Could Watson parse a snowclone?

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Today on The Atlantic I break down Watson's big win over the humans in the Jeopardy!/IBM challenge. (See previous Language Log coverage here and here.) I was particularly struck by the snowclone that Ken Jennings left on his Final Jeopardy response card last night: "I, for one, welcome our new computer overlords." I use that offhand comment as a jumping-off point to dismantle some of the hype about Watson's purported ability to "understand" natural language.

An excerpt:

If you are a fan of "The Simpsons," you'll be able to identify [Ken's joke] as a riff on a line from the 1994 episode, "Deep Space Homer," wherein clueless news anchor Kent Brockman is briefly under the mistaken impression that a "master race of giant space ants" is about to take over Earth. "I, for one, welcome our new insect overlords," Brockman says, sucking up to the new bosses. "I'd like to remind them that as a trusted TV personality, I can be helpful in rounding up others to toil in their underground sugar caves."

Even if you're not intimately familiar with that episode (and you really should be), you might have come across the "Overlord Meme," which uses Brockman's line as a template to make a sarcastic statement of submission: "I, for one, welcome our (new) ___ overlord(s)." Over on Language Log, where I'm a contributor, we'd call this kind of phrasal template a "snowclone," and that one's been on our radar since 2004. So it's a repurposed pop-culture reference wrapped in several layers of irony.

But what would Watson make of this smart-alecky remark? The question-answering algorithms that IBM developed to allow Watson to compete on Jeopardy! might lead it to conjecture that it has something to do with "The Simpsons" — since the full text of Wikipedia is among its 15 terabytes of reference data, and the Kent Brockman page explains the Overlord Meme. After all, Watson's mechanical thumb had beaten Ken and Brad's real ones to the buzzer on a "Simpsons" clue earlier in the game (identifying the show as the home of Itchy and Scratchy). But beyond its Simpsonian pedigree, this complex use of language would be entirely opaque to Watson. Humans, on the other hand, have no problem identifying how such a snowclone works, appreciating its humorous resonances, and constructing new variations on the theme.

Read the rest here. For a recap of the tournament, check out my Word Routes column on the Visual Thesaurus here. And listen here for Stephen Baker and me talking about Watson on WNYC's "The Brian Lehrer Show."


  1. Spell Me Jeff said,

    February 17, 2011 @ 12:33 pm

    Certainly overhyped, and nowhere close to winning Alan Turing's imagined game, but still impressive as baby steps go. I can imagine it, say, making a preliminary medical diagnosis. There's value in that.

  2. Hyman Rosen said,

    February 17, 2011 @ 12:48 pm

    Do you know for a fact that Watson could not parse a snowclone? There are presumably many instances of the overlord snowclone in his database, possibly enough so that he could "get the joke". It is pointless to use scare quotes around Watson's ability to understand language. We should evaluate his understanding based not on presumptions on how his cognition works but rather on the results of that cognition; he understands language if he answers questions with appropriate (even if not correct) answers. You sound like you're falling prey to the fallacy of The Chinese Room.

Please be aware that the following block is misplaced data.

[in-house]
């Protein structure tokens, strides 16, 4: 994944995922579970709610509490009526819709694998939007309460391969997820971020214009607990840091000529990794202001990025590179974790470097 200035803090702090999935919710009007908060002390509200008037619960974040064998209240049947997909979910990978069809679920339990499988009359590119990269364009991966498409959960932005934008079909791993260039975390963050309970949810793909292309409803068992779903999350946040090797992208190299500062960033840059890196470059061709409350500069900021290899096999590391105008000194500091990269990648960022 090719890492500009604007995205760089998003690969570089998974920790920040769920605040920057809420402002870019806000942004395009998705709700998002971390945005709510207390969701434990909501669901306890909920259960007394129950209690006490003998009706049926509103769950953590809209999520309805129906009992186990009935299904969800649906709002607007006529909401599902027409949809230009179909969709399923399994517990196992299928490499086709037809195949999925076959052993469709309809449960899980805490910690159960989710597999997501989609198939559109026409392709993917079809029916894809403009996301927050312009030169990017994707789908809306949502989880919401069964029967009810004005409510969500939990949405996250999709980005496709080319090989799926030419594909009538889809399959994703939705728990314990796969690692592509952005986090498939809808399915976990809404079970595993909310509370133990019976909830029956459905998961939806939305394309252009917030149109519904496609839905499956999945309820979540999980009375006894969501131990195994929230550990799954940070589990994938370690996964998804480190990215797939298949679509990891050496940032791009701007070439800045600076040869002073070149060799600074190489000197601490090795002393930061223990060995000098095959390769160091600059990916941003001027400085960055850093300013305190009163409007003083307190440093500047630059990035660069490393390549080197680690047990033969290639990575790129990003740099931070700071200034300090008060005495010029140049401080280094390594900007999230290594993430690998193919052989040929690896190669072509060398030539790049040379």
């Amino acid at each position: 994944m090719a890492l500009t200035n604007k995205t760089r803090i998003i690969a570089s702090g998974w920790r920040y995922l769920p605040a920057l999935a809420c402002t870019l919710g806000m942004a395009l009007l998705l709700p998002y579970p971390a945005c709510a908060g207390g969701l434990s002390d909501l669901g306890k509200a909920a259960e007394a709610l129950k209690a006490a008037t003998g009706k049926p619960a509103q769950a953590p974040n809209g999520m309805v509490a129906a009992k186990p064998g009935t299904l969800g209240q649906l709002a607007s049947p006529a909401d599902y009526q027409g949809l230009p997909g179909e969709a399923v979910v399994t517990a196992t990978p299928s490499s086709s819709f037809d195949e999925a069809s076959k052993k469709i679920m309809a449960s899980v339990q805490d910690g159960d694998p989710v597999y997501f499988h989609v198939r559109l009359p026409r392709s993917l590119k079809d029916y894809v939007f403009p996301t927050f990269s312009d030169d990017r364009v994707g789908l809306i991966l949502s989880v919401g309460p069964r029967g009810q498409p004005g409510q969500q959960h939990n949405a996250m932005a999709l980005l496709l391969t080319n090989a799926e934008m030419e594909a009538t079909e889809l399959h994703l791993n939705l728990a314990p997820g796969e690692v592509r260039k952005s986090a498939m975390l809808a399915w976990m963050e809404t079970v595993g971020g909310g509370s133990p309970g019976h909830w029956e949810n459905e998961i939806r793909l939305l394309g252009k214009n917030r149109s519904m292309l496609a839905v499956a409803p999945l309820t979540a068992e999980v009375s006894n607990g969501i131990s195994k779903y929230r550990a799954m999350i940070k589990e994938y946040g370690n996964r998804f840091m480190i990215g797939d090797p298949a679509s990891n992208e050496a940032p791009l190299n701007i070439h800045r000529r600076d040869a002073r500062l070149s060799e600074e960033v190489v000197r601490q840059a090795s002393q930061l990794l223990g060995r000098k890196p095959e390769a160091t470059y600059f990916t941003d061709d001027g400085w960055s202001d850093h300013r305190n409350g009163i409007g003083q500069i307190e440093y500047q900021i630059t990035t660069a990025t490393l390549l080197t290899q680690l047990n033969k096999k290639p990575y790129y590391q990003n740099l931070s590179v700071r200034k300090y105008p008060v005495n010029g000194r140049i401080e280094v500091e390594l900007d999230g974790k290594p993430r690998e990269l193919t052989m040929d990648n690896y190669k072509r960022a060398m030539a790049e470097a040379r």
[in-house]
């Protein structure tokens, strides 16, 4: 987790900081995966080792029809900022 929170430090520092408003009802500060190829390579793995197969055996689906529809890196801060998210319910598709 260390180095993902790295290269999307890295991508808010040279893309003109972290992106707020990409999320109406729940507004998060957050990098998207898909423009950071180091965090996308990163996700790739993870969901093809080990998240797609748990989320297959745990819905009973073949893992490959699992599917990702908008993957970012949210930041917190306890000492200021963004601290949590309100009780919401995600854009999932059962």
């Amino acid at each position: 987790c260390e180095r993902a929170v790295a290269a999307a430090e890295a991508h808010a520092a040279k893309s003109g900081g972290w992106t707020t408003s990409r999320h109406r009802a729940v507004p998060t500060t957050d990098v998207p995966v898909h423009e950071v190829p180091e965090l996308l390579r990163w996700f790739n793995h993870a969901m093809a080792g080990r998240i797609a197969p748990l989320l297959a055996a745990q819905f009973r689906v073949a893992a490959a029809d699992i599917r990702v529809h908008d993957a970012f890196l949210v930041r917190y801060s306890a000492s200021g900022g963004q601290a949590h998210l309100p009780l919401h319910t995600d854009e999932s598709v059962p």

3. Stephen Nicholson said,

    February 17, 2011 @ 12:56 pm

    One thing about Watson that is helpful is the ranking of the top 3 answers. Originally a debugging tool, it has the ability to narrow inquires to a few choices a human being may not have thought of. I noticed that a lot of times when it didn't buzz in, or got the answer wrong, the second or third choice was the correct answer.

    A large disparity between the top choice and 2nd ranked choice suggests that Watson is right. If the choices are ranked more closely though, that suggests that the right answer might be among the three. Since wrong answers have a tendency to be "obviously" wrong, investigating all three shouldn't be a problem for a human.

  4. MattF said,

    February 17, 2011 @ 2:08 pm

    I wonder if Watson could identify the "overlords" snowclone as humor– even though it doesn't have a sense of humor… whatever that is.

  5. Spell Me Jeff said,

    February 17, 2011 @ 2:34 pm

    I suspect BZ was using the scare quotes because the word "understand" originates in the hype.

    Hyman Rosen is certainly correct to argue that we should examine the results. Adducing Searle is appropriate. Perhaps a more appropriate thinker on the subject is Alan Turing, whom I mentioned above, and his seminal 1950 paper "Computing Machinery and Intelligence."

    At first, Turing poses the strawman question “Can machines think?” He quickly explains that such a question is meaningless and spends much of the paper describing the imitation game. In such a game, like the Chinese Room, a computer that is hidden from an interrogator must, via teletype, engage in conversation sufficient to convince the interrogator that it is in fact human. Turing's conclusion: “'Can machines think?' should be replaced by 'Are there imaginable digital computers which would do well in the imitation game?'”

    Turing then expands the question into this:

    “Let us fix our attention on one particular digital computer C. Is it true that by modifying
    this computer to have an adequate storage, suitably increasing its speed of action, and providing it with an appropriate programme, C can be made to play satisfactorily the part of A in the imitation game, the part of B being taken by a man?”

    Early science fiction may have had little clue about the direction computing would take, but 61 years ago, Turing was right on the money.

  6. Chandra said,

    February 17, 2011 @ 2:53 pm

    I suppose a more elementary question than whether Watson can parse the "overlord" snowclone is whether Watson can recognize sarcasm.